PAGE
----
Have issues with your back or knees? No need to try this one. Respect your body. And if you do like this move, it’s not a good one to drill. Practicing it a few times when you dance is fine, but I think it’s really a surprise move that loses luster when repeated and it could irritate your back and/or knees.




I probably watch 2 movies a year, and one of these was this documentary called “At Night, They Dance”. Mahin Sciacca sent out a link to this film in her amazing list serve, which I highly recommend signing up for. She is always thinking of ways to reach us and teach us.

Back to the documentary. It’s on youtube, and it shows the daily lives of a lower class family of professional belly dancers in Cairo. It is disturbing. These dancers are outcasts. Possibly illiterate. Depressed, laying in bed until a sister or a thug pulls them out to put their makeup on and make $20 dancing on stage at a wedding. They wear short skirts. They often look bored on stage with blaring speakers and obnoxious men surrounding them. Their agent is their mother, a sometimes screaming foul-mouthed liar. I needed to see that movie in order to begin understanding these stigmas I’ve been told about for so many years.


That is just one depiction of one family of women dancers. This is the commercial version of the dance rather than the ethnic context, and it really contrasts the way most encounter belly dance outside of the Middle East.


Let’s talk about women’s rights and feminism that sparked interest in belly dance outside of the Middle East in the 1970s and has given non-Eastern dancers a very different experience.



Women’s rights movements in the US in the 1960s and after were felt around the world. Gender segregation declined in many places, and women had less space to themselves and more eyes on them because they were going out in public more. They also had more freedom to move.


In the 1970s many women had expanding options for work. Not just sex work, dancing in public, and house work. Women could make money in other spheres. So some women in the belly dance profession pursued other options. And other women not born into the belly dance world chose it.


Even as feminism, women’s equality and opportunities for women have grown, the stigma of women who dance in public remains crystalized. Here are some negative stereotypes of professional belly dancers in the Middle East:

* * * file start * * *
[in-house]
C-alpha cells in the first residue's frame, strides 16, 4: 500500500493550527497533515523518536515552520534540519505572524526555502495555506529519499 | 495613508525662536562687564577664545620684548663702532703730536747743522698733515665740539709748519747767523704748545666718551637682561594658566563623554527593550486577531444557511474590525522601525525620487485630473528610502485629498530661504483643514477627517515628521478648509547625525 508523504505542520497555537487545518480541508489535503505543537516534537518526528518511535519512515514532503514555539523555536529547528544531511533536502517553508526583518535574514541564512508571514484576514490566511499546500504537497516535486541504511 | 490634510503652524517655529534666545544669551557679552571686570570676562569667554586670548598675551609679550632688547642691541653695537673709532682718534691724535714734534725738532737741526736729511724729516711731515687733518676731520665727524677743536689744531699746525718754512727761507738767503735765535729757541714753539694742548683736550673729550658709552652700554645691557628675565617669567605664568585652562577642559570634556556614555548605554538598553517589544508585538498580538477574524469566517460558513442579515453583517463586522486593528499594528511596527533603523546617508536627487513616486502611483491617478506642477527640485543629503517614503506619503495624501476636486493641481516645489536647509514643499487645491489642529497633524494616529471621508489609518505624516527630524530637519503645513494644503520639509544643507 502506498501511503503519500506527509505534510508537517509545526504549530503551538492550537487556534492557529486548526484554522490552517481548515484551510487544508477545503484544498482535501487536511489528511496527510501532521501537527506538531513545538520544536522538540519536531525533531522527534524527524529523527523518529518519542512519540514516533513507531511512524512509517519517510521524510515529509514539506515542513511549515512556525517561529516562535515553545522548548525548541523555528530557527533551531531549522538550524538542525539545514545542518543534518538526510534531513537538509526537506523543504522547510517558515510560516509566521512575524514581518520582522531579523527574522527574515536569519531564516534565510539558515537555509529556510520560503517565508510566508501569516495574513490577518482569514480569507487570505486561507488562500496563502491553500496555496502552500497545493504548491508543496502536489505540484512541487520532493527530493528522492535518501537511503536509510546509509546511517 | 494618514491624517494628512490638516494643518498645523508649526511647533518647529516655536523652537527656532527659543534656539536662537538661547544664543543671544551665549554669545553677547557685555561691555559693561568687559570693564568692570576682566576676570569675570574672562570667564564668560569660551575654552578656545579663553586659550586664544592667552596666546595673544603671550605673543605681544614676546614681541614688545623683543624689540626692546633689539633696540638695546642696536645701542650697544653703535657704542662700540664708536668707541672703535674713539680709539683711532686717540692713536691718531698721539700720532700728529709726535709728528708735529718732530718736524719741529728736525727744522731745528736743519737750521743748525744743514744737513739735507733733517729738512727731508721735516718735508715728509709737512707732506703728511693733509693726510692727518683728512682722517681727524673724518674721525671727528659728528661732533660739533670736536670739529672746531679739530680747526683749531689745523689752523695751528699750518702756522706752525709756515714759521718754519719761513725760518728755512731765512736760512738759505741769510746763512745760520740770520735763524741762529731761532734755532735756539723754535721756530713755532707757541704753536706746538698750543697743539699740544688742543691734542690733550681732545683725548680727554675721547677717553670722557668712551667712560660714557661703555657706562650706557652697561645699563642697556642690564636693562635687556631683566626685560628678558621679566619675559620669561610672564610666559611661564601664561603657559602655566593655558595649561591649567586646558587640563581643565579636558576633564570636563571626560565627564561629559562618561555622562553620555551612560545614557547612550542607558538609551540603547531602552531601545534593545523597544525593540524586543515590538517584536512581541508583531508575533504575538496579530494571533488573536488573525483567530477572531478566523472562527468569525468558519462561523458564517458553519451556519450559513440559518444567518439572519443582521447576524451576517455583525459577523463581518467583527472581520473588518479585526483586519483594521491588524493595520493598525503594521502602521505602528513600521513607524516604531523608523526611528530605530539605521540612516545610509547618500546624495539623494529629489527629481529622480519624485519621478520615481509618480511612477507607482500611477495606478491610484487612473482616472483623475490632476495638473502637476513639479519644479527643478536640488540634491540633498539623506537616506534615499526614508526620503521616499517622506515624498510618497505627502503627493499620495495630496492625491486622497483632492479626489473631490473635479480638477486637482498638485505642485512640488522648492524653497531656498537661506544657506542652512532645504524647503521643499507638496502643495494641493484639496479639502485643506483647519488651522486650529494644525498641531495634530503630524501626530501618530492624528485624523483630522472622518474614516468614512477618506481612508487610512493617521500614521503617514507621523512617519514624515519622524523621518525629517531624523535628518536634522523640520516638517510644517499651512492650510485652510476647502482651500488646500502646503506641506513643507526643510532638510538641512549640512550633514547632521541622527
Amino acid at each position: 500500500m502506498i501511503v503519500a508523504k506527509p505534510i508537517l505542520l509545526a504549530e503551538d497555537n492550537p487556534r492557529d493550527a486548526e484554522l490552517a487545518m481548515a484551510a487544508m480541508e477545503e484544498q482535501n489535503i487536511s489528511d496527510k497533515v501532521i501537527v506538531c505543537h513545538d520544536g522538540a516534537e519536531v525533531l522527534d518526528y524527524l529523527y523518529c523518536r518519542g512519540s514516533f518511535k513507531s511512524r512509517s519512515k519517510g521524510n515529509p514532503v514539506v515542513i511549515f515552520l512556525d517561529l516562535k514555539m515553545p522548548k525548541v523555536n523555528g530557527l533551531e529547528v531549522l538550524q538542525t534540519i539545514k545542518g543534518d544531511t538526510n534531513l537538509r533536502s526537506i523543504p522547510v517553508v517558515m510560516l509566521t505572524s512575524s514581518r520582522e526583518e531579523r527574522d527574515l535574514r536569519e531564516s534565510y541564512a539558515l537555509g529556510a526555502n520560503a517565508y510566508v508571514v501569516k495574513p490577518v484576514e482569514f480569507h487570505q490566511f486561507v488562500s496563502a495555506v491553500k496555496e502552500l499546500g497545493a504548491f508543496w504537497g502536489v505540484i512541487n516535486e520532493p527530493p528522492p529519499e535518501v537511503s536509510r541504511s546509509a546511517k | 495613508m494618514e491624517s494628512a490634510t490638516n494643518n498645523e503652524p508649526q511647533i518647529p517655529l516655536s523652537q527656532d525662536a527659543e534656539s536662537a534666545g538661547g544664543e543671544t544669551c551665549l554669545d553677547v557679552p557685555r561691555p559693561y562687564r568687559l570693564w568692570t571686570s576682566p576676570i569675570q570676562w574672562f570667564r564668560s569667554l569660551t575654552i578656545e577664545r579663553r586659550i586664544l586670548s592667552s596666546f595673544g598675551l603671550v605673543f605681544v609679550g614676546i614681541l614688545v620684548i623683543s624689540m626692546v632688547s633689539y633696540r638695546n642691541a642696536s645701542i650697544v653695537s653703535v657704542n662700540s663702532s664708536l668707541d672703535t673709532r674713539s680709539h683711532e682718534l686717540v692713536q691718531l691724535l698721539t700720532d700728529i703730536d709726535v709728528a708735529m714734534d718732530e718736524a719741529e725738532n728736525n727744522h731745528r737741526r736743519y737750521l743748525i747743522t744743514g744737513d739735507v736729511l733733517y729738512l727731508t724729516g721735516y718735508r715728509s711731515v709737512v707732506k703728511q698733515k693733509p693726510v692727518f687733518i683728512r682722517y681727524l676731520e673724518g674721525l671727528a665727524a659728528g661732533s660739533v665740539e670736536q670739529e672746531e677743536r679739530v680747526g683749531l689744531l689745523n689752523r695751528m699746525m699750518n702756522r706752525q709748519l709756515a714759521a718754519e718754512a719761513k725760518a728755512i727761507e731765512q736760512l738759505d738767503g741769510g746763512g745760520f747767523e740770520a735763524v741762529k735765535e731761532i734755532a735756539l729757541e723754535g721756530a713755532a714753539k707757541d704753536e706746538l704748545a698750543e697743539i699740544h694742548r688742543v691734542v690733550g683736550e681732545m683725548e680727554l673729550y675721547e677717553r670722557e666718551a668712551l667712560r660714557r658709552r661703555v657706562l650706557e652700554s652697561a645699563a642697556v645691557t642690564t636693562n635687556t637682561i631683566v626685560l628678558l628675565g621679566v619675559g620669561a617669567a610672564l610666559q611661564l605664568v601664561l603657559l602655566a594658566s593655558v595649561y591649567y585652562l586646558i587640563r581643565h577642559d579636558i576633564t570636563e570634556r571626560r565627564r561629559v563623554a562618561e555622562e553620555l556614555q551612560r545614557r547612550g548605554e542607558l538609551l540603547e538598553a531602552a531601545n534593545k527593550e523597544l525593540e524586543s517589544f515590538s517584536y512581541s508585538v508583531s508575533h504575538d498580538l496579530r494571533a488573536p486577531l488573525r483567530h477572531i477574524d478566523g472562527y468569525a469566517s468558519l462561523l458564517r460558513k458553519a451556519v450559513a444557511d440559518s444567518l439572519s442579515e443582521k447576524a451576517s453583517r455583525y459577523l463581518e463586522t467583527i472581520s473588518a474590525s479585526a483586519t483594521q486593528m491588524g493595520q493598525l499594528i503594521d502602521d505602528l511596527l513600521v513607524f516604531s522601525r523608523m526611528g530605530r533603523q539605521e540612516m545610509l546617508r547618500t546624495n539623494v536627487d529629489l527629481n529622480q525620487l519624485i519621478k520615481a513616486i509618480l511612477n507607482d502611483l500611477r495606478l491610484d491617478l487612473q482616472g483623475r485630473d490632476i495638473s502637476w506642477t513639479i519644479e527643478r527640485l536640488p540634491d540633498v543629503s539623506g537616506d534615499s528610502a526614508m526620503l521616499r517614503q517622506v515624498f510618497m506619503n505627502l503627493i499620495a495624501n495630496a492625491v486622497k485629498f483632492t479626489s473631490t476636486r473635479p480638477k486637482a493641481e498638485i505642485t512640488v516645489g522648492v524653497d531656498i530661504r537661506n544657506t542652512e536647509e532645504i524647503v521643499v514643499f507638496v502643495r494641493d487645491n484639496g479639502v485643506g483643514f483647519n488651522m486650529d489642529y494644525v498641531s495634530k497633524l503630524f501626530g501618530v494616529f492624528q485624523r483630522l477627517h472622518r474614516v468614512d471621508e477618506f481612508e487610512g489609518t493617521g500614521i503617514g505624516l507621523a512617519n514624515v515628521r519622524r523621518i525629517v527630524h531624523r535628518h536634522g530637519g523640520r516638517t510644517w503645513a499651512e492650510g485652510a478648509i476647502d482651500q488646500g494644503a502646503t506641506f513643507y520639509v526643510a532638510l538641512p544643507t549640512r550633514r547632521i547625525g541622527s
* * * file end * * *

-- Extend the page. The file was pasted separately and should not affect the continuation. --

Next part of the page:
1. Satan-like temptresses. Luring men away from God, their families and their responsibilities
  2. Shameful women. Performing for the sexual pleasure of men.
  3. Greedy women. Dancers dance for money, and when you are in a social situation dancing with your family it is for fun, not for money. Many dancers share the money they make with their family.
  4. Poor women. This is where classism kicks in. Performers are often from lower classes and have less options. They are hired by the middle and upper classes to make their celebrations more fun. These were Roma, women seen as prostitutes, and widows and other women who had to leave the privacy of their homes in order to survive.


That documentary “At Night, They Dance.” shows this all too clearly.


When I first saw belly dance in the year 2000, it was in a beautiful dance studio filled with natural light at an Ivy League school with wealthy students from all over the world. My teacher was angelic, graceful and wise. The belly dance troupe I joined was composed of the most well-behaved women I had ever spent time with. They didn’t party or stay out late. They just wanted to dance.


In a way that beginner belly dance class was the Middle Eastern family experience we never had. We were not little girls imitating their aunts, but we were still young and in a safe space learning the movements from an elder. And most of us had not grown up listening to Middle Eastern music through the kitchen radio or at family parties or in taxi rides. That lack of musical exposure is probably the biggest setback for most dancers who start dancing outside of the Middle East. Most of us had never even seen a belly dancer perform live in public. It’s the dancing in public part that turns women who love to belly dance into something often perceived as threatening.


The stigma of women dancers is real. Now let’s talk about some superpowers of paid belly dancers that feminist movements have made it possible for us to celebrate:

  1. Willing to take risks in the public sphere. To be the one everyone is watching. Unwilling to hide their sensuality, even when the people in the audience take zero responsibility for their own minds and look for a dancer to blame. Even when family members want to disown them or prevent them from dancing.